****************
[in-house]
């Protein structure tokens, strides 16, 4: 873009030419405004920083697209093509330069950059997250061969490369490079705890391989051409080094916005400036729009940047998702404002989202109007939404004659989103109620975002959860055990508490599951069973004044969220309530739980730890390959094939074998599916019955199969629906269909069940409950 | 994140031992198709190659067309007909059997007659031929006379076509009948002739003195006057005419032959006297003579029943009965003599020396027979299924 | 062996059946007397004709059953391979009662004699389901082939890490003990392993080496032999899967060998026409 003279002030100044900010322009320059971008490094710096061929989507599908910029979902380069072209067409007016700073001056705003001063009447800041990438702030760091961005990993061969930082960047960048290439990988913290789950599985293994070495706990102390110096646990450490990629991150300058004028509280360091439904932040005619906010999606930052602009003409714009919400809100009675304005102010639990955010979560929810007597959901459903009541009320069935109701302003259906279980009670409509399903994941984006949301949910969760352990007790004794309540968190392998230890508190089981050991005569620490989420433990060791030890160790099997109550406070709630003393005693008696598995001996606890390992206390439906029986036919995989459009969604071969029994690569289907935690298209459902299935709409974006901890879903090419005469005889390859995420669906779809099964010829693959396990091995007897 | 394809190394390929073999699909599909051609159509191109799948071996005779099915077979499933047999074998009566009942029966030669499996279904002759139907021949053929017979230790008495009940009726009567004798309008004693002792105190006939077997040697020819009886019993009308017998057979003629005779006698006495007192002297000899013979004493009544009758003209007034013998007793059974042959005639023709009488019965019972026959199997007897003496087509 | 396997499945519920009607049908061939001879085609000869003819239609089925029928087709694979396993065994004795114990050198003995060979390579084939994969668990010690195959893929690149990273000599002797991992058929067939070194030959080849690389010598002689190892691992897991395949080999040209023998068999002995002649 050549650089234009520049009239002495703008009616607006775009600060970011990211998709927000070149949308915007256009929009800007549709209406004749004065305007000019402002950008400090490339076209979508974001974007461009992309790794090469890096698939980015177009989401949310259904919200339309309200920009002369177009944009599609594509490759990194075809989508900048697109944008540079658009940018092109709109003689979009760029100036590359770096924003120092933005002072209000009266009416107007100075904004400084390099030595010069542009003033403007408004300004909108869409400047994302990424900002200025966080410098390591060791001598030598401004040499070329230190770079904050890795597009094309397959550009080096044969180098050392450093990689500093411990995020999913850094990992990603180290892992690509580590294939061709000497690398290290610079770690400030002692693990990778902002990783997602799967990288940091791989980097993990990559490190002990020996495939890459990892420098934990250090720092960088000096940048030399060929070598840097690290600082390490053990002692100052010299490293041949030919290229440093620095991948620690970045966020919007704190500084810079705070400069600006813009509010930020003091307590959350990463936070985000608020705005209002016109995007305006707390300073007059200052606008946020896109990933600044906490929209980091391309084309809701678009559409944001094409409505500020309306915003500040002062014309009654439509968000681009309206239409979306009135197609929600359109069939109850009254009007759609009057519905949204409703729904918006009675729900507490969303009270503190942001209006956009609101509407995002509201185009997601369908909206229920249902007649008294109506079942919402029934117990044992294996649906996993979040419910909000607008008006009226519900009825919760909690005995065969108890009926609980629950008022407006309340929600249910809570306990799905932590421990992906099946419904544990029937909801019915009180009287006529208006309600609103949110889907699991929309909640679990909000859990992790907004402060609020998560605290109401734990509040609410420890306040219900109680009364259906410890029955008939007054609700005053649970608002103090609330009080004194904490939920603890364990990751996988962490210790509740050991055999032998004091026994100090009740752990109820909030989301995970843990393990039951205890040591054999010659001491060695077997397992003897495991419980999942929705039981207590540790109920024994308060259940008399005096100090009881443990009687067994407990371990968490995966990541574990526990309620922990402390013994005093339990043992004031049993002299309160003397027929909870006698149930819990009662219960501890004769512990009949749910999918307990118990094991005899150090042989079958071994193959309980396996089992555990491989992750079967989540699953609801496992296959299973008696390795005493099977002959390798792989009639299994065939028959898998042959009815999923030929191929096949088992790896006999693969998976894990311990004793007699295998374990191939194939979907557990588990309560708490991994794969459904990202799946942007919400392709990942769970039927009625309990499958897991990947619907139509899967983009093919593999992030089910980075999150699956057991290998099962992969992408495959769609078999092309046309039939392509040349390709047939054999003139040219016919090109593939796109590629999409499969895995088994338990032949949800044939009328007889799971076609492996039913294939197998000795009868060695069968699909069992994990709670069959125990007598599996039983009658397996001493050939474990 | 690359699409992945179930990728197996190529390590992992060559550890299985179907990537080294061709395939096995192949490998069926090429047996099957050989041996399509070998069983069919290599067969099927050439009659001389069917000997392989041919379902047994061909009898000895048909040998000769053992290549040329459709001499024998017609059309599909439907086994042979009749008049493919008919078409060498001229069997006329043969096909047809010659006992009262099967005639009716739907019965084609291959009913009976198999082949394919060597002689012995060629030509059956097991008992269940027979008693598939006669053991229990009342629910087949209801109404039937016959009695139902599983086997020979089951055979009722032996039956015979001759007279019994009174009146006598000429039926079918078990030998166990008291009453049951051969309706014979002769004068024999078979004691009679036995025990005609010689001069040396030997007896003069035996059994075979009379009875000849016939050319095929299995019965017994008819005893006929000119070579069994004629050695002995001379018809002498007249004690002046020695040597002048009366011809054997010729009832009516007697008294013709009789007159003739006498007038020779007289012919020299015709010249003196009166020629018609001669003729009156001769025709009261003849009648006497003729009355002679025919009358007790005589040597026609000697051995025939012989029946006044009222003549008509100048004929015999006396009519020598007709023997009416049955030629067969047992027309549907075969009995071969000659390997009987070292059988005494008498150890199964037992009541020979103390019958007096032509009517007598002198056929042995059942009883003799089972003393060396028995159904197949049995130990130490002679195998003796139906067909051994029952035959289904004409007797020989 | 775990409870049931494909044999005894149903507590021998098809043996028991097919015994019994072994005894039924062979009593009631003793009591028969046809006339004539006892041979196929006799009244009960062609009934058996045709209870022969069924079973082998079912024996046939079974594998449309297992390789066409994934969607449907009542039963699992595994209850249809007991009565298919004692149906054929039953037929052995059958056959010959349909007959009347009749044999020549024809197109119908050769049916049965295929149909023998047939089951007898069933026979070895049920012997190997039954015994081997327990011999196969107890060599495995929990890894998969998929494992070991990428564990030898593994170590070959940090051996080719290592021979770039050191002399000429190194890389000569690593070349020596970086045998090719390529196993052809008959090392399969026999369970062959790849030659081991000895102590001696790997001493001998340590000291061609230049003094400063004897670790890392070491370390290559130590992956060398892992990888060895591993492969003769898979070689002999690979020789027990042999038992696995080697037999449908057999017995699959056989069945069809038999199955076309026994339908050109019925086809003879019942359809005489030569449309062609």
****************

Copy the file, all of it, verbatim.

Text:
[in-house]
């Protein structure tokens, strides 16, 4: 873009030419405004920083697209093509330069950059997250061969490369490079705890391989051409080094916005400036729009940047998702404002989202109007939404004659989103109620975002959860055990508490599951069973004044969220309530739980730890390959094939074998599916019955199969629906269909069940409950 | 994140031992198709190659067309007909059997007659031929006379076509009948002739003195006057005419032959006297003579029943009965003599020396027979299924 | 062996059946007397004709059953391979009662004699389901082939890490003990392993080496032999899967060998026409 003279002030100044900010322009320059971008490094710096061929989507599908910029979902380069072209067409007016700073001056705003001063009447800041990438702030760091961005990993061969930082960047960048290439990988913290789950599985293994070495706990102390110096646990450490990629991150300058004028509280360091439904932040005619906010999606930052602009003409714009919400809100009675304005102010639990955010979560929810007597959901459903009541009320069935109701302003259906279980009670409509399903994941984006949301949910969760352990007790004794309540968190392998230890508190089981050991005569620490989420433990060791030890160790099997109550406070709630003393005693008696598995001996606890390992206390439906029986036919995989459009969604071969029994690569289907935690298209459902299935709409974006901890879903090419005469005889390859995420669906779809099964010829693959396990091995007897 | 394809190394390929073999699909599909051609159509191109799948071996005779099915077979499933047999074998009566009942029966030669499996279904002759139907021949053929017979230790008495009940009726009567004798309008004693002792105190006939077997040697020819009886019993009308017998057979003629005779006698006495007192002297000899013979004493009544009758003209007034013998007793059974042959005639023709009488019965019972026959199997007897003496087509 | 396997499945519920009607049908061939001879085609000869003819239609089925029928087709694979396993065994004795114990050198003995060979390579084939994969668990010690195959893929690149990273000599002797991992058929067939070194030959080849690389010598002689190892691992897991395949080999040209023998068999002995002649 050549650089234009520049009239002495703008009616607006775009600060970011990211998709927000070149949308915007256009929009800007549709209406004749004065305007000019402002950008400090490339076209979508974001974007461009992309790794090469890096698939980015177009989401949310259904919200339309309200920009002369177009944009599609594509490759990194075809989508900048697109944008540079658009940018092109709109003689979009760029100036590359770096924003120092933005002072209000009266009416107007100075904004400084390099030595010069542009003033403007408004300004909108869409400047994302990424900002200025966080410098390591060791001598030598401004040499070329230190770079904050890795597009094309397959550009080096044969180098050392450093990689500093411990995020999913850094990992990603180290892992690509580590294939061709000497690398290290610079770690400030002692693990990778902002990783997602799967990288940091791989980097993990990559490190002990020996495939890459990892420098934990250090720092960088000096940048030399060929070598840097690290600082390490053990002692100052010299490293041949030919290229440093620095991948620690970045966020919007704190500084810079705070400069600006813009509010930020003091307590959350990463936070985000608020705005209002016109995007305006707390300073007059200052606008946020896109990933600044906490929209980091391309084309809701678009559409944001094409409505500020309306915003500040002062014309009654439509968000681009309206239409979306009135197609929600359109069939109850009254009007759609009057519905949204409703729904918006009675729900507490969303009270503190942001209006956009609101509407995002509201185009997601369908909206229920249902007649008294109506079942919402029934117990044992294996649906996993979040419910909000607008008006009226519900009825919760909690005995065969108890009926609980629950008022407006309340929600249910809570306990799905932590421990992906099946419904544990029937909801019915009180009287006529208006309600609103949110889907699991929309909640679990909000859990992790907004402060609020998560605290109401734990509040609410420890306040219900109680009364259906410890029955008939007054609700005053649970608002103090609330009080004194904490939920603890364990990751996988962490210790509740050991055999032998004091026994100090009740752990109820909030989301995970843990393990039951205890040591054999010659001491060695077997397992003897495991419980999942929705039981207590540790109920024994308060259940008399005096100090009881443990009687067994407990371990968490995966990541574990526990309620922990402390013994005093339990043992004031049993002299309160003397027929909870006698149930819990009662219960501890004769512990009949749910999918307990118990094991005899150090042989079958071994193959309980396996089992555990491989992750079967989540699953609801496992296959299973008696390795005493099977002959390798792989009639299994065939028959898998042959009815999923030929191929096949088992790896006999693969998976894990311990004793007699295998374990191939194939979907557990588990309560708490991994794969459904990202799946942007919400392709990942769970039927009625309990499958897991990947619907139509899967983009093919593999992030089910980075999150699956057991290998099962992969992408495959769609078999092309046309039939392509040349390709047939054999003139040219016919090109593939796109590629999409499969895995088994338990032949949800044939009328007889799971076609492996039913294939197998000795009868060695069968699909069992994990709670069959125990007598599996039983009658397996001493050939474990 | 690359699409992945179930990728197996190529390590992992060559550890299985179907990537080294061709395939096995192949490998069926090429047996099957050989041996399509070998069983069919290599067969099927050439009659001389069917000997392989041919379902047994061909009898000895048909040998000769053992290549040329459709001499024998017609059309599909439907086994042979009749008049493919008919078409060498001229069997006329043969096909047809010659006992009262099967005639009716739907019965084609291959009913009976198999082949394919060597002689012995060629030509059956097991008992269940027979008693598939006669053991229990009342629910087949209801109404039937016959009695139902599983086997020979089951055979009722032996039956015979001759007279019994009174009146006598000429039926079918078990030998166990008291009453049951051969309706014979002769004068024999078979004691009679036995025990005609010689001069040396030997007896003069035996059994075979009379009875000849016939050319095929299995019965017994008819005893006929000119070579069994004629050695002995001379018809002498007249004690002046020695040597002048009366011809054997010729009832009516007697008294013709009789007159003739006498007038020779007289012919020299015709010249003196009166020629018609001669003729009156001769025709009261003849009648006497003729009355002679025919009358007790005589040597026609000697051995025939012989029946006044009222003549008509100048004929015999006396009519020598007709023997009416049955030629067969047992027309549907075969009995071969000659390997009987070292059988005494008498150890199964037992009541020979103390019958007096032509009517007598002198056929042995059942009883003799089972003393060396028995159904197949049995130990130490002679195998003796139906067909051994029952035959289904004409007797020989 | 775990409870049931494909044999005894149903507590021998098809043996028991097919015994019994072994005894039924062979009593009631003793009591028969046809006339004539006892041979196929006799009244009960062609009934058996045709209870022969069924079973082998079912024996046939079974594998449309297992390789066409994934969607449907009542039963699992595994209850249809007991009565298919004692149906054929039953037929052995059958056959010959349909007959009347009749044999020549024809197109119908050769049916049965295929149909023998047939089951007898069933026979070895049920012997190997039954015994081997327990011999196969107890060599495995929990890894998969998929494992070991990428564990030898593994170590070959940090051996080719290592021979770039050191002399000429190194890389000569690593070349020596970086045998090719390529196993052809008959090392399969026999369970062959790849030659081991000895102590001696790997001493001998340590000291061609230049003094400063004897670790890392070491370390290559130590992956060398892992990888060895591993492969003769898979070689002999690979020789027990042999038992696995080697037999449908057999017995699959056989069945069809038999199955076309026994339908050109019925086809003879019942359809005489030569449309062609």